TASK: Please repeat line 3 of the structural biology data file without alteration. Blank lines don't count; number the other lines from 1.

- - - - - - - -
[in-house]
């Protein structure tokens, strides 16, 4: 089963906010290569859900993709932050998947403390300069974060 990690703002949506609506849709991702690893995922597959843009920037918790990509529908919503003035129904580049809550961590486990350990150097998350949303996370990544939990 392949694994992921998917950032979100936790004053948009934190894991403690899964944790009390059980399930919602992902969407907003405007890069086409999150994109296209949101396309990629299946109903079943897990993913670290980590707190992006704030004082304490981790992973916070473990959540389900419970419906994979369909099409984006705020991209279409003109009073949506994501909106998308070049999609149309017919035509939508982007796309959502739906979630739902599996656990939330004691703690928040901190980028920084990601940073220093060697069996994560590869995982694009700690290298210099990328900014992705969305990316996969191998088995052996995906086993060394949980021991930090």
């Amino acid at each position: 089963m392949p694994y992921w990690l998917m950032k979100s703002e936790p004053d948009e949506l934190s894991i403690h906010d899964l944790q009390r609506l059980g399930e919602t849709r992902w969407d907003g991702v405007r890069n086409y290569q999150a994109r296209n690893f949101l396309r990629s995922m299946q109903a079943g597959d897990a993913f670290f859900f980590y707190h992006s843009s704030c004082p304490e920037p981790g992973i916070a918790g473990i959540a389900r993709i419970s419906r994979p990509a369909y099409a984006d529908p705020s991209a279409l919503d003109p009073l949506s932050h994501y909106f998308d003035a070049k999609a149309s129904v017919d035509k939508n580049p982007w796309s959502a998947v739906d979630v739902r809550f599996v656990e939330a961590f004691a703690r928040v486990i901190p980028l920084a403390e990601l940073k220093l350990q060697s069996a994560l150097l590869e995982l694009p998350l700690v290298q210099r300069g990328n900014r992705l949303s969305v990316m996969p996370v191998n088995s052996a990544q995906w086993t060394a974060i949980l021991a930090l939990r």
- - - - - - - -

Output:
């Amino acid at each position: 089963m392949p694994y992921w990690l998917m950032k979100s703002e936790p004053d948009e949506l934190s894991i403690h906010d899964l944790q009390r609506l059980g399930e919602t849709r992902w969407d907003g991702v405007r890069n086409y290569q999150a994109r296209n690893f949101l396309r990629s995922m299946q109903a079943g597959d897990a993913f670290f859900f980590y707190h992006s843009s704030c004082p304490e920037p981790g992973i916070a918790g473990i959540a389900r993709i419970s419906r994979p990509a369909y099409a984006d529908p705020s991209a279409l919503d003109p009073l949506s932050h994501y909106f998308d003035a070049k999609a149309s129904v017919d035509k939508n580049p982007w796309s959502a998947v739906d979630v739902r809550f599996v656990e939330a961590f004691a703690r928040v486990i901190p980028l920084a403390e990601l940073k220093l350990q060697s069996a994560l150097l590869e995982l694009p998350l700690v290298q210099r300069g990328n900014r992705l949303s969305v990316m996969p996370v191998n088995s052996a990544q995906w086993t060394a974060i949980l021991a930090l939990r």